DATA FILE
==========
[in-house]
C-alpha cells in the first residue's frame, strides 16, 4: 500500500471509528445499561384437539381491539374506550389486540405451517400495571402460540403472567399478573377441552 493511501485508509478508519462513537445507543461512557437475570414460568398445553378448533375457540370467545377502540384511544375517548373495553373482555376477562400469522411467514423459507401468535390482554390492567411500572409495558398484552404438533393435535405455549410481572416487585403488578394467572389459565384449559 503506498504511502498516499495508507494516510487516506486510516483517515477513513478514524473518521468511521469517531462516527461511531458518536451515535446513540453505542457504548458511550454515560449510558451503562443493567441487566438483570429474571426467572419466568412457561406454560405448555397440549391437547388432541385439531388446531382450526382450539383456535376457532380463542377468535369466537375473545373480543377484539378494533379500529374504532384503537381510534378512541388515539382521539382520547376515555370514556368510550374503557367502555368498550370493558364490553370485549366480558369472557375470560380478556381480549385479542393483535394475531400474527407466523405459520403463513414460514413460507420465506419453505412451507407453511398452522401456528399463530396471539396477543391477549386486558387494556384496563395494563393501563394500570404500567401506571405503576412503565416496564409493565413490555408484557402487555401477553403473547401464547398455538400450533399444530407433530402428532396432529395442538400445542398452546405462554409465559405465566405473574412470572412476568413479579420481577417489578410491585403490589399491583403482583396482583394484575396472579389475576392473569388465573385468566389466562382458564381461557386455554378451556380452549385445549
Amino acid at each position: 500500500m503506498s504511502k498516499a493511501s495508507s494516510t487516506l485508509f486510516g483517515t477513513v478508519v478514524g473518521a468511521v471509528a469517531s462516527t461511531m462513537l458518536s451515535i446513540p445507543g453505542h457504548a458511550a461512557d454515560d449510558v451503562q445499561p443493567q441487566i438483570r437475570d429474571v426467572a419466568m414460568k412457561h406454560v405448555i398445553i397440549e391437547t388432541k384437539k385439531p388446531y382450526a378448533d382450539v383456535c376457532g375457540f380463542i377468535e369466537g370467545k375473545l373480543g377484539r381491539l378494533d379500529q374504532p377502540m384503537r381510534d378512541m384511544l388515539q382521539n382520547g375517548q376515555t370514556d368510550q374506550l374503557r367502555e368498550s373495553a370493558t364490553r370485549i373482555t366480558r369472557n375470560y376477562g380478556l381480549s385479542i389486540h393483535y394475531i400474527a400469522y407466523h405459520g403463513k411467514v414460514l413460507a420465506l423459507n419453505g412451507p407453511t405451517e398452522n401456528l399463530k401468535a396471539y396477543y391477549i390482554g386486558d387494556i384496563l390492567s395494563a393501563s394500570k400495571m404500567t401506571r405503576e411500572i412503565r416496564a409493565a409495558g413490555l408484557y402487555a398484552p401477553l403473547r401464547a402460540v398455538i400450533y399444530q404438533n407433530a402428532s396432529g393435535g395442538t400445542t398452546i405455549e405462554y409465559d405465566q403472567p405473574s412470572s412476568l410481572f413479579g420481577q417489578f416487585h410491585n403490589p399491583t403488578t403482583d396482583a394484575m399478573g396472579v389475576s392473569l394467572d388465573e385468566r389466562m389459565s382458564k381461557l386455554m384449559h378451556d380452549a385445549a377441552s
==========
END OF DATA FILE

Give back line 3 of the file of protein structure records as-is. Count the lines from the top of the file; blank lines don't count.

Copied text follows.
Amino acid at each position: 500500500m503506498s504511502k498516499a493511501s495508507s494516510t487516506l485508509f486510516g483517515t477513513v478508519v478514524g473518521a468511521v471509528a469517531s462516527t461511531m462513537l458518536s451515535i446513540p445507543g453505542h457504548a458511550a461512557d454515560d449510558v451503562q445499561p443493567q441487566i438483570r437475570d429474571v426467572a419466568m414460568k412457561h406454560v405448555i398445553i397440549e391437547t388432541k384437539k385439531p388446531y382450526a378448533d382450539v383456535c376457532g375457540f380463542i377468535e369466537g370467545k375473545l373480543g377484539r381491539l378494533d379500529q374504532p377502540m384503537r381510534d378512541m384511544l388515539q382521539n382520547g375517548q376515555t370514556d368510550q374506550l374503557r367502555e368498550s373495553a370493558t364490553r370485549i373482555t366480558r369472557n375470560y376477562g380478556l381480549s385479542i389486540h393483535y394475531i400474527a400469522y407466523h405459520g403463513k411467514v414460514l413460507a420465506l423459507n419453505g412451507p407453511t405451517e398452522n401456528l399463530k401468535a396471539y396477543y391477549i390482554g386486558d387494556i384496563l390492567s395494563a393501563s394500570k400495571m404500567t401506571r405503576e411500572i412503565r416496564a409493565a409495558g413490555l408484557y402487555a398484552p401477553l403473547r401464547a402460540v398455538i400450533y399444530q404438533n407433530a402428532s396432529g393435535g395442538t400445542t398452546i405455549e405462554y409465559d405465566q403472567p405473574s412470572s412476568l410481572f413479579g420481577q417489578f416487585h410491585n403490589p399491583t403488578t403482583d396482583a394484575m399478573g396472579v389475576s392473569l394467572d388465573e385468566r389466562m389459565s382458564k381461557l386455554m384449559h378451556d380452549a385445549a377441552s